(Redirected from History of homosexuality)
Homosexuality is romantic attraction, sexual attraction or sexual behavior between members of the same gender.
- If it be sin to love a lovely lad
- Oh there sin I.
- Richard Barnfield, "The Affectionate Shepherd".
- Die Freundschaft zwischen Geschlechtsgleichen bekommt einen erotischen Ton, der ins Bewusstsein tritt, and der sich auch mitunter bis zur Begierde steigert. Hier begann für die altere Medizin die Pathologie, wie für die ältere Juristik die Kriminalität, ohne dass in dem natürlichen Verhalten irgend ein Grund für einen von beiden gegeben wäre.
- Friendship between those of the same sex attains an erotic tone, which comes into consciousness, and which also occasionally increases to the point of desire. Here, for older medicine, was where pathology began, for older jurisprudence, where criminality began, without providing any reason for either.
- The reason for most violence against gays is that heterosexual men are forced to prove that they, themselves, are not gay. It goes like this: Men in strong male subcultures like the police, the military, and sports (and a few other cesspools) bond very strongly. Hunting, fishing, and golfing friendships also produce this unnatural bonding. These guys bond and bond, and get closer and closer, until finally they're just drunk enough to say, "You know, I really love these guys." And that frightens them. So they must quickly add, "But I'm not a queer!" See the dilemma? Now they have to go out of their way to prove to the world, to their buddies, and to themselves that they don't harbor homoerotic feelings. And it's only a short step from "I'm not a queer" to "In fact, I hate queers!" And another short step to "Let's go kill some queers!" And what they really seek to kill is not the queer outside, it's the queer inside they fear.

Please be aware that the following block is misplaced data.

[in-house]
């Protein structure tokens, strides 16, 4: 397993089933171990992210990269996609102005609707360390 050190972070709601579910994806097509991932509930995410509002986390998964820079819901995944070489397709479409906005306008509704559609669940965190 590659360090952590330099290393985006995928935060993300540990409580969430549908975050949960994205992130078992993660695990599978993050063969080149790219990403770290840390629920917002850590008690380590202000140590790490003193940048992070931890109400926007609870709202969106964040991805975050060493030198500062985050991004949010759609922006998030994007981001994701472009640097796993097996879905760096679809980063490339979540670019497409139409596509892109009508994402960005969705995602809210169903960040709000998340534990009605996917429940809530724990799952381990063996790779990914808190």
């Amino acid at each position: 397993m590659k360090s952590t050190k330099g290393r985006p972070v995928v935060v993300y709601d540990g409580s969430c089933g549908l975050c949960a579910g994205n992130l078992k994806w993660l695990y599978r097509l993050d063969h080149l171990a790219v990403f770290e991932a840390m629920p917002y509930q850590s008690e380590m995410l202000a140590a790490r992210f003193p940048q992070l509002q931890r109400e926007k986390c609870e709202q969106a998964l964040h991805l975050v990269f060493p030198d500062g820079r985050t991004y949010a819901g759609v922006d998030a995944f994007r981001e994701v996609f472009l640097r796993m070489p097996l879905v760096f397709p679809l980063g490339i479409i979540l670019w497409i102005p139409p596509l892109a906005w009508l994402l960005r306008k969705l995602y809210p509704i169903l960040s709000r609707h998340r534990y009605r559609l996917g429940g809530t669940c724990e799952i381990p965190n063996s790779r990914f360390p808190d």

- God is happy that you are gay. God made you fucking gay cuz he thinks it is awesome.
- Yet of old the matter seemed even to be a law, and a certain law-giver among them bade the domestic slaves neither to use ointments when dry (i.e. except in bathing) nor to keep youths, giving the free this place of honor, or rather of shamefulness. Yet they, however, did not think the thing shameful, but as being a grand privilege, and one too great for slaves, the Athenian people, the wisest of people, and Solon who is so great among them, permitted it to the free alone. And sundry other books of the philosophers may one see full of this disease. But we do not therefore say that the thing was made lawful, but that they who received this law were pitiable, and objects for many tears. For these are treated in the same way as women that play the whore. Or rather their plight is more miserable. For in the case of the one the intercourse, even if lawless, is yet according to nature: but this is contrary both to law and nature. For even if there were no hell, and no punishment had been threatened, this were worse than any punishment. Yet if you say they found pleasure in it, you tell me what adds to the vengeance. For suppose I were to see a person running naked, with his body all besmeared with mire, and yet not covering himself, but exulting in it, I should not rejoice with him, but should rather bewail that he did not even perceive that he was doing shamefully.
- John Chrysostom, Homily on Romans IV
- Gay rights are human rights.
- Hillary Clinton, quoted in The Week, 10 December 2011, p. 10
- Some people haven't figured it out yet. When it comes to sex, all women are gay. Some men are holdouts.
- Betty Dodson as quoted in "The Exercise Must Be Free", Jerry Talmer, GayCityNews, October 30, 2008 Archived December 27, 2008, at the Wayback Machine.
- A purple robe he wore, o'erwrought with gold
- With the device of a great snake, whose breath
- Was a fiery flame: which when I did behold
- I fell a-weeping and I cried, "Sweet youth,
- Tell me why, sad and sighing, thou dost rove
- These pleasant realms? I pray thee speak me sooth
- What is thy name?" He said, "My name is Love."
- Then straight the first did turn himself to me